Liz.Mebane's blog

Happy Birthday, Voyager 2!

For an incredible 33 years, Voyager 2 has been our eyes of discovery in the outer solar system and beyond. This venerable spacecraft has been in continuous operation more than 12,000 days, sending us compelling photos and information about the gas giants of the solar system: Jupiter, Saturn, Uranus and Neptune. Now headed into interstellar space beyond the solar system, the spacecraft is still transmitting invaluable data about the solar wind and deep space beyond the planets.


It’s Friday the 13th! How’s your day going? Friggatriskaidekaphobia or fear of Friday the 13th is believed to be the most widespread phobia in the US. As many as 21 million Americans believe Friday the 13th brings bad luck. Some take it so seriously that they stay home from work, won’t drive or fly, and may not even get out of bed.

Dive into Deep Sea

By Ben Remo
Science Museum of Virginia intern

Deep under the surface of the world’s oceans is a whole other dimension of life that one has to see to believe. Humans have always been fascinated with the ocean and creatures of the seas. The new IMAX movie, Deep Sea delivers to that curiosity by giving audiences an up-close look at the most bizarre and intriguing sea creatures in existence.


Ah, summer at the beach. What is your favorite beach activity? Swimming? Surfing? Volleyball? How about beachcombing? Do you like to collect seashells? Here is a brief guide to shells and other treasures you might discover on Virginia beaches. (To see the real thing, without a trip to the beach, visit the Science Museum’s exhibit, Beach Science: It’s a Shore Thing. The exhibit has labeled examples of most of these shells.)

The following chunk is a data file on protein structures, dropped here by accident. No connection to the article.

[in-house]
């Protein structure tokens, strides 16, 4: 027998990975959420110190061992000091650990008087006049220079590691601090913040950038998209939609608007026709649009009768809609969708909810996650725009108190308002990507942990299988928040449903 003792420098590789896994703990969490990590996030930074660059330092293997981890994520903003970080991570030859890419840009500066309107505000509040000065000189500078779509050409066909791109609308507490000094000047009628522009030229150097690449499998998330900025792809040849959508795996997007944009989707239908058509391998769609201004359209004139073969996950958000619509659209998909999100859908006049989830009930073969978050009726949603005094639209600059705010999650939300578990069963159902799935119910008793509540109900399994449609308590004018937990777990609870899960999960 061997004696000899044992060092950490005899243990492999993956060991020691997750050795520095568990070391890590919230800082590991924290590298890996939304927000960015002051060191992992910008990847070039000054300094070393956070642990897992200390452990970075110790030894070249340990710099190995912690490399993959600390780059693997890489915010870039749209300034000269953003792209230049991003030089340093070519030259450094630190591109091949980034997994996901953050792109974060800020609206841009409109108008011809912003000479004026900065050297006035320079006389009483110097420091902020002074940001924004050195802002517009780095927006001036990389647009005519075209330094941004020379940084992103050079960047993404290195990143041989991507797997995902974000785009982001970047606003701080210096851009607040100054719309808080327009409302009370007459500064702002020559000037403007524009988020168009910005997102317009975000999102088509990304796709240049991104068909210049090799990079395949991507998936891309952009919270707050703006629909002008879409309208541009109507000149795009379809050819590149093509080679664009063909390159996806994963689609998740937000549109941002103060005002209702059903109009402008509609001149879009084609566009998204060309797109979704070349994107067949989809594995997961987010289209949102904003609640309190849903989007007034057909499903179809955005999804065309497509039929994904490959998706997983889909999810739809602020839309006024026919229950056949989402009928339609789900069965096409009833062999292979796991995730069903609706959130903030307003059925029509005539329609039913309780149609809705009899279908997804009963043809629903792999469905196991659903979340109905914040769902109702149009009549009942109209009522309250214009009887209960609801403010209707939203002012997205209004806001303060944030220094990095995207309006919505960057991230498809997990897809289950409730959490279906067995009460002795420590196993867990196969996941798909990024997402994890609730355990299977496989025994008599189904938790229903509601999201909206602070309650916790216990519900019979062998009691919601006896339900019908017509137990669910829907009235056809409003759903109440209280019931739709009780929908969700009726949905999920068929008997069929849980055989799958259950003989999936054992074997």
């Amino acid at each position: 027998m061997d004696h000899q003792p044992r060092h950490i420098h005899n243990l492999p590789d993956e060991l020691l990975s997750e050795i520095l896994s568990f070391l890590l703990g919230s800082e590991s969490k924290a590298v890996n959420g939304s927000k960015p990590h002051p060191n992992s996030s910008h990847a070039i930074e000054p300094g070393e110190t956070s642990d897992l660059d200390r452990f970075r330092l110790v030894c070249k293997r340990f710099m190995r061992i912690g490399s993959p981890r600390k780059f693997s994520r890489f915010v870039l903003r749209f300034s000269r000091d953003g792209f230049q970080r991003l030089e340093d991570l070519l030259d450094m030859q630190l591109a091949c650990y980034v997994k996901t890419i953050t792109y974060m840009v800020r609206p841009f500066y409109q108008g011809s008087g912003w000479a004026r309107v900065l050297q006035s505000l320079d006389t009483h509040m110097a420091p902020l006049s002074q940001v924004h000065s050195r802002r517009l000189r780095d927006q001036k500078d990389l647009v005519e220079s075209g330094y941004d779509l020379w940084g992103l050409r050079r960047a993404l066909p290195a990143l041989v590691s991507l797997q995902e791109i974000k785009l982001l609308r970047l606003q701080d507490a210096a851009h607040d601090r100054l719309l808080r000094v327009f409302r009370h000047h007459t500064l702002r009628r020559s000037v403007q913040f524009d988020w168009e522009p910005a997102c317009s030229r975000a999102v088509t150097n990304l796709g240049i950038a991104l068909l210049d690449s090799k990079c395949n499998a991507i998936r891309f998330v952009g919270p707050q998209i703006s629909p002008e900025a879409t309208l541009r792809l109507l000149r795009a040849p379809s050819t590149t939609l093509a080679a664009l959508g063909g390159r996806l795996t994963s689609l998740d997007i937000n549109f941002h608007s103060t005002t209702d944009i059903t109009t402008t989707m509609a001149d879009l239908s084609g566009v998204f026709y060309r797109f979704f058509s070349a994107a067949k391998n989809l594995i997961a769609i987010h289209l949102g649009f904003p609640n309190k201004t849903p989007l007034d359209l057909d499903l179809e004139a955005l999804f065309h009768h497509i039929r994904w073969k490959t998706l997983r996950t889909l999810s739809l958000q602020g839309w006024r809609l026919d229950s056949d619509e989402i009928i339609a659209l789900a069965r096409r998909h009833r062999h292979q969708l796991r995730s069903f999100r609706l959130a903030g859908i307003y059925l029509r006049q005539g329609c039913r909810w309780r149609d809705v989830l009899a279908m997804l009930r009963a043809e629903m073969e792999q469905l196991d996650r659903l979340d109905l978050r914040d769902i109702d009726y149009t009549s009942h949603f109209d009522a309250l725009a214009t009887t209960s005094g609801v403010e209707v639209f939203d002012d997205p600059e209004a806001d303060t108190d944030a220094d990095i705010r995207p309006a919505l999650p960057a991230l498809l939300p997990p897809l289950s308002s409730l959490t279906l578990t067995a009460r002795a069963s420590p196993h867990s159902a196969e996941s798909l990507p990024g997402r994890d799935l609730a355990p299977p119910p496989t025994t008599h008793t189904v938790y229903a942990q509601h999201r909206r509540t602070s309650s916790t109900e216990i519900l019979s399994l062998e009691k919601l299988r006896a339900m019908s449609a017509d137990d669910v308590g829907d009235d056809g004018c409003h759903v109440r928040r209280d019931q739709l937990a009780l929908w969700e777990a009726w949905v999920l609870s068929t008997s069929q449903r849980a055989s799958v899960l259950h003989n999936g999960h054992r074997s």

The Chesapeake Bay “Ouch” Forecast

Have you met Chrysaora quinquecirrha? If you’ve spent time in the Chesapeake Bay in the summertime, you probably have. His more familiar name is sea nettle, and he is not one of the most pleasant fellows you will ever meet. The sea nettle is a large sea jelly, a semi-transparent bell-shaped invertebrate with long stinging tentacles. Chrysaora quinquecirrha lives along the Atlantic Coast south of Cape Cod. Like many of us, he loves the Chesapeake Bay and its tributaries and can be seen in greater abundance here than anywhere else on the East Coast.

Mastering the Science of Surfing

By Ben Remo
Science Museum of Virginia Intern
One of the coolest sports during the hot months of summer may look like nothing more than a balancing act. However, there is a lot more to surfing than just staying up. To surf is to master the waves and motion of the water. Here, we explain the science behind one of the most popular summer sports.

Could the oil spill reach Virginia?

As officials make another attempt to cap the well spilling oil into the Gulf of Mexico, Virginians might be asking, “Could oil show up here?” As of now, it appears a large oil slick on Virginia waterways is unlikely, but oil residue in the form of tar balls could wash up on local beaches. How could oil that’s currently in the Gulf of Mexico end up in Virginia?


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